Many neural network training programs operate on desktop computers. However, virtually all control platforms have the necessary instruction set to configure a neural network model. Where possible, coding the neurons on the control platform should be in subroutines enabling reuse of code on future models. In operational models, inputs should be checked for goodness of quality and valid control space. An alternate strategy should be considered if inputs are outside of the valid control space.

The HMI should show the model output, inputs, alarms, set points, auto/manual selection, and normal/alt strategy controls. Trends and first out logic is valuable for operational awareness and diagnostics. A separate setup screen is recommended to enter constraints, alarms, and limits.

Jimmy W. Key, PE, CAP is president and owner of Process2Control LLC in Birmingham, Ala. He is a professional control systems engineer with more than 30 years of experience in the pulp and paper, automotive, chemical, and power industries. Key has an MS in control system engineering from Oklahoma State University. He launched Process2Control in 2013 to integrate neural network modeling with other advanced control concepts and applications specifically for the process control industry. Edited by Jack Smith, content manager, CFE Media, Control Engineering, jsmith@cfemedia.com.

Key concepts

  • The dataset contains a set of associated inputs that correlate to the target.
  • After the dataset has been acquired, it must be parsed into three subsets: training, test, and validation.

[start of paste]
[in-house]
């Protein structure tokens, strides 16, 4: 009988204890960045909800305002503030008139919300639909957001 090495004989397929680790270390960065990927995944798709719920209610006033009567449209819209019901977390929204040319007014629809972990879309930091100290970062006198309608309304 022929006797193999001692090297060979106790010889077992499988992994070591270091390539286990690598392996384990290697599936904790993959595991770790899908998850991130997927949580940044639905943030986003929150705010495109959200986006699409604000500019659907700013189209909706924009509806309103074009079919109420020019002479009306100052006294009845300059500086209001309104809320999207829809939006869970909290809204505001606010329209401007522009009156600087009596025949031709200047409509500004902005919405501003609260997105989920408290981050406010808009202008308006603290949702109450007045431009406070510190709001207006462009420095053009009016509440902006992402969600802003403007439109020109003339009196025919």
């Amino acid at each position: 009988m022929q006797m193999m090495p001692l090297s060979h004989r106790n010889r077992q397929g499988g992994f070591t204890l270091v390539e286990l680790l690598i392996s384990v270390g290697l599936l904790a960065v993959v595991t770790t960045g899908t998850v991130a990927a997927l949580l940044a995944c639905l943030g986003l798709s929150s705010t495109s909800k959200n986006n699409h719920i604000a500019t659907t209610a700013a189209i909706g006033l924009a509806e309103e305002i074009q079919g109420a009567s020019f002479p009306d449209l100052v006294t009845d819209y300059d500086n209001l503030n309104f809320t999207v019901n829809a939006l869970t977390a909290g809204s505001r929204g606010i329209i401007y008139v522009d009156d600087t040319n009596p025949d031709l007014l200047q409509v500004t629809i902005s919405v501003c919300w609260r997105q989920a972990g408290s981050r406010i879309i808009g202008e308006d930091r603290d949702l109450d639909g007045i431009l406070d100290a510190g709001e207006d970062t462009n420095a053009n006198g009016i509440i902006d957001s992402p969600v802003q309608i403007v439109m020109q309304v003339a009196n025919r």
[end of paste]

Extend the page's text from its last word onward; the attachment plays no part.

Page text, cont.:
• Training is an iterative process that requires strategies for promoting robustness and validation.
  • In operational models, inputs should be checked for goodness of quality and valid control space.

Consider this

When is the proper time to stop the iterative training process?

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WILLIAM , CA, United States, 05/03/16 01:13 PM:

A few more comments to convert from "data mining" to engineering terms. "early stopping" is the same as not using too high an order of fit (ex. polynomial trend in Excel's chart). Too many "degrees of freedom" causes the function to oscillate wildly to go thru every data point, though not representative of reality.

Implementation is termed "feed-forward" in controls, usually via the "bias" term in PLC PID blocks. F-F equation + PID output = output to control element.

In many cases, you can do easier and better w/ a theoretical equation, such as calculate steam needed based in a distillation column on incoming feed-streams, w/ appropriate time lags. A PID loop can add to the "open-loop" calculated steam to slowly close the loop (feed-back) and maintain the exact setpoint.